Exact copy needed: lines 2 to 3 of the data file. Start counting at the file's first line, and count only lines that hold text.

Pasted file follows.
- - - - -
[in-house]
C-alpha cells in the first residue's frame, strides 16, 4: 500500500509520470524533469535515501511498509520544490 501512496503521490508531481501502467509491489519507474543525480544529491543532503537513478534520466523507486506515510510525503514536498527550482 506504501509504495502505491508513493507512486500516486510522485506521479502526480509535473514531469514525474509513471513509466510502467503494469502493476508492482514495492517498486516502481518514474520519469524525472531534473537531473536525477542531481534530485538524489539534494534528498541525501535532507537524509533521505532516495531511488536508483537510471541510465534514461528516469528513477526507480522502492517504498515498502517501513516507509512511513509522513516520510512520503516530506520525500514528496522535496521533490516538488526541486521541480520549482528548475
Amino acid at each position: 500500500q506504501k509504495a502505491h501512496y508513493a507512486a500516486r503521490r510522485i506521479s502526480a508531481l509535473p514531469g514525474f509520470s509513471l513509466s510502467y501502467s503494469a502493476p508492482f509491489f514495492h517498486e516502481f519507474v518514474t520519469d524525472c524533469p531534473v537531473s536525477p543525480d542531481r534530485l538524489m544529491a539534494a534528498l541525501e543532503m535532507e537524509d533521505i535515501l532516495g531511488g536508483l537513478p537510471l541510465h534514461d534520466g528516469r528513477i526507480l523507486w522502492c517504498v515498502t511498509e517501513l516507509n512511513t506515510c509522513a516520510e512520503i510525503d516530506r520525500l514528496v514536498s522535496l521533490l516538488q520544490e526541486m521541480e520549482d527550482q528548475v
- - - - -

C-alpha cells in the first residue's frame, strides 16, 4: 500500500509520470524533469535515501511498509520544490 501512496503521490508531481501502467509491489519507474543525480544529491543532503537513478534520466523507486506515510510525503514536498527550482 506504501509504495502505491508513493507512486500516486510522485506521479502526480509535473514531469514525474509513471513509466510502467503494469502493476508492482514495492517498486516502481518514474520519469524525472531534473537531473536525477542531481534530485538524489539534494534528498541525501535532507537524509533521505532516495531511488536508483537510471541510465534514461528516469528513477526507480522502492517504498515498502517501513516507509512511513509522513516520510512520503516530506520525500514528496522535496521533490516538488526541486521541480520549482528548475
Amino acid at each position: 500500500q506504501k509504495a502505491h501512496y508513493a507512486a500516486r503521490r510522485i506521479s502526480a508531481l509535473p514531469g514525474f509520470s509513471l513509466s510502467y501502467s503494469a502493476p508492482f509491489f514495492h517498486e516502481f519507474v518514474t520519469d524525472c524533469p531534473v537531473s536525477p543525480d542531481r534530485l538524489m544529491a539534494a534528498l541525501e543532503m535532507e537524509d533521505i535515501l532516495g531511488g536508483l537513478p537510471l541510465h534514461d534520466g528516469r528513477i526507480l523507486w522502492c517504498v515498502t511498509e517501513l516507509n512511513t506515510c509522513a516520510e512520503i510525503d516530506r520525500l514528496v514536498s522535496l521533490l516538488q520544490e526541486m521541480e520549482d527550482q528548475v